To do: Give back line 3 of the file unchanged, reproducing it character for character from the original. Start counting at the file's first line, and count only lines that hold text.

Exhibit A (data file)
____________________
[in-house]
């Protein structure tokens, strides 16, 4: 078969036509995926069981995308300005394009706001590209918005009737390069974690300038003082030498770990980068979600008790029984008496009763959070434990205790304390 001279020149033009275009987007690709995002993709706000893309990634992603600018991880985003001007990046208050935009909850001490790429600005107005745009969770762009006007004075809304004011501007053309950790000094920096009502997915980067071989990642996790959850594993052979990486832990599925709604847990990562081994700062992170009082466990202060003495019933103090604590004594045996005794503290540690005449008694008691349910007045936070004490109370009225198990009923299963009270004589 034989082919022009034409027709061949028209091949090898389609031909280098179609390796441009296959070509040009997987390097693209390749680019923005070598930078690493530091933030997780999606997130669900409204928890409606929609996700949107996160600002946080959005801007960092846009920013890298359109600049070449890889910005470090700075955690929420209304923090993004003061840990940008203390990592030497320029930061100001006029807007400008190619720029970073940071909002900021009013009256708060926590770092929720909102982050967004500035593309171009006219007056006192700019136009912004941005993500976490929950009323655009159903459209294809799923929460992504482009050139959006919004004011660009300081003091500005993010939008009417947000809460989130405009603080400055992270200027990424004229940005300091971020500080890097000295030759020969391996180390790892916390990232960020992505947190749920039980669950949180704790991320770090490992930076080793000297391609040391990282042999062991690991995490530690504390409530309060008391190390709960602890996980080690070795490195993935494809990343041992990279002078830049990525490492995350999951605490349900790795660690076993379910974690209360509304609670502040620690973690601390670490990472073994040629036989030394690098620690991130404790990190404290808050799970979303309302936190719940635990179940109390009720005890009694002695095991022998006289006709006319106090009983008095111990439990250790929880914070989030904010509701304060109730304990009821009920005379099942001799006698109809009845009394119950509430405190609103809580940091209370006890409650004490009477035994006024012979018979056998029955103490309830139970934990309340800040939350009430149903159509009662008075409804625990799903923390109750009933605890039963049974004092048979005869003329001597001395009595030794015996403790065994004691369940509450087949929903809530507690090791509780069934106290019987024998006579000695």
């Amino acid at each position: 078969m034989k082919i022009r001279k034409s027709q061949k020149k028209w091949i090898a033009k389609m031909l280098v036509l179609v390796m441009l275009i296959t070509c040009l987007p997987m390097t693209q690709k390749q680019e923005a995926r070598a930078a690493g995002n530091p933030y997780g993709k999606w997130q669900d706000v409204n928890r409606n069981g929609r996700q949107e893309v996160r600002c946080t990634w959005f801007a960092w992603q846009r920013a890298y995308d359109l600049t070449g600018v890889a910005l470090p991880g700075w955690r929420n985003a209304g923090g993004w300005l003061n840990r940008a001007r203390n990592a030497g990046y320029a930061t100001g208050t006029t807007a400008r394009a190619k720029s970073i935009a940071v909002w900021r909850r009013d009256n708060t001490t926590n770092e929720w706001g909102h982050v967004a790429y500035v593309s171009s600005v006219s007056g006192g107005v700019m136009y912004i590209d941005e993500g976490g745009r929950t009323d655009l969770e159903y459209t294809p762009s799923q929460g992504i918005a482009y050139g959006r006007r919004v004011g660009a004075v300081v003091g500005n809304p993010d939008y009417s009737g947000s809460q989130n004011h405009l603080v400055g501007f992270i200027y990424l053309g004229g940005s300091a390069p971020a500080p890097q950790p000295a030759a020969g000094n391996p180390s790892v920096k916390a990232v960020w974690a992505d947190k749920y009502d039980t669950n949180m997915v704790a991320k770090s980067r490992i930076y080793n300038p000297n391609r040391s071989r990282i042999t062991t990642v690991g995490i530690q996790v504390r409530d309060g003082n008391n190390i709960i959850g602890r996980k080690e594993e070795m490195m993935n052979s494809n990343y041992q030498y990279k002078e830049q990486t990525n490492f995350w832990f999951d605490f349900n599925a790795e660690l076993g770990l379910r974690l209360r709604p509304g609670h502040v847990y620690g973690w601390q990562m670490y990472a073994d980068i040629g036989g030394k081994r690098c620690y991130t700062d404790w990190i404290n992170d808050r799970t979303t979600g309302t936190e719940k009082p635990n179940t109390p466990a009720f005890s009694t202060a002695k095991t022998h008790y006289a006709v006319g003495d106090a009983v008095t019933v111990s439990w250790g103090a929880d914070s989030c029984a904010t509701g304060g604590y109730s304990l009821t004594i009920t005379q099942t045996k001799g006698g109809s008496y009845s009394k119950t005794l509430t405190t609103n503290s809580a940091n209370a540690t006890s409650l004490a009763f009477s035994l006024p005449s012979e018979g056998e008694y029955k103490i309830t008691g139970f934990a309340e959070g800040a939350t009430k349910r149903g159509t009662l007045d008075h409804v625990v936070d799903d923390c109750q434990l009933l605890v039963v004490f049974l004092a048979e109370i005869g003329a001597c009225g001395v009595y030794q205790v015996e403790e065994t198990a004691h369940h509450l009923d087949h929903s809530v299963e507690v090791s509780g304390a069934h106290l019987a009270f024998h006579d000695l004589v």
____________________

């Amino acid at each position: 078969m034989k082919i022009r001279k034409s027709q061949k020149k028209w091949i090898a033009k389609m031909l280098v036509l179609v390796m441009l275009i296959t070509c040009l987007p997987m390097t693209q690709k390749q680019e923005a995926r070598a930078a690493g995002n530091p933030y997780g993709k999606w997130q669900d706000v409204n928890r409606n069981g929609r996700q949107e893309v996160r600002c946080t990634w959005f801007a960092w992603q846009r920013a890298y995308d359109l600049t070449g600018v890889a910005l470090p991880g700075w955690r929420n985003a209304g923090g993004w300005l003061n840990r940008a001007r203390n990592a030497g990046y320029a930061t100001g208050t006029t807007a400008r394009a190619k720029s970073i935009a940071v909002w900021r909850r009013d009256n708060t001490t926590n770092e929720w706001g909102h982050v967004a790429y500035v593309s171009s600005v006219s007056g006192g107005v700019m136009y912004i590209d941005e993500g976490g745009r929950t009323d655009l969770e159903y459209t294809p762009s799923q929460g992504i918005a482009y050139g959006r006007r919004v004011g660009a004075v300081v003091g500005n809304p993010d939008y009417s009737g947000s809460q989130n004011h405009l603080v400055g501007f992270i200027y990424l053309g004229g940005s300091a390069p971020a500080p890097q950790p000295a030759a020969g000094n391996p180390s790892v920096k916390a990232v960020w974690a992505d947190k749920y009502d039980t669950n949180m997915v704790a991320k770090s980067r490992i930076y080793n300038p000297n391609r040391s071989r990282i042999t062991t990642v690991g995490i530690q996790v504390r409530d309060g003082n008391n190390i709960i959850g602890r996980k080690e594993e070795m490195m993935n052979s494809n990343y041992q030498y990279k002078e830049q990486t990525n490492f995350w832990f999951d605490f349900n599925a790795e660690l076993g770990l379910r974690l209360r709604p509304g609670h502040v847990y620690g973690w601390q990562m670490y990472a073994d980068i040629g036989g030394k081994r690098c620690y991130t700062d404790w990190i404290n992170d808050r799970t979303t979600g309302t936190e719940k009082p635990n179940t109390p466990a009720f005890s009694t202060a002695k095991t022998h008790y006289a006709v006319g003495d106090a009983v008095t019933v111990s439990w250790g103090a929880d914070s989030c029984a904010t509701g304060g604590y109730s304990l009821t004594i009920t005379q099942t045996k001799g006698g109809s008496y009845s009394k119950t005794l509430t405190t609103n503290s809580a940091n209370a540690t006890s409650l004490a009763f009477s035994l006024p005449s012979e018979g056998e008694y029955k103490i309830t008691g139970f934990a309340e959070g800040a939350t009430k349910r149903g159509t009662l007045d008075h409804v625990v936070d799903d923390c109750q434990l009933l605890v039963v004490f049974l004092a048979e109370i005869g003329a001597c009225g001395v009595y030794q205790v015996e403790e065994t198990a004691h369940h509450l009923d087949h929903s809530v299963e507690v090791s509780g304390a069934h106290l019987a009270f024998h006579d000695l004589v």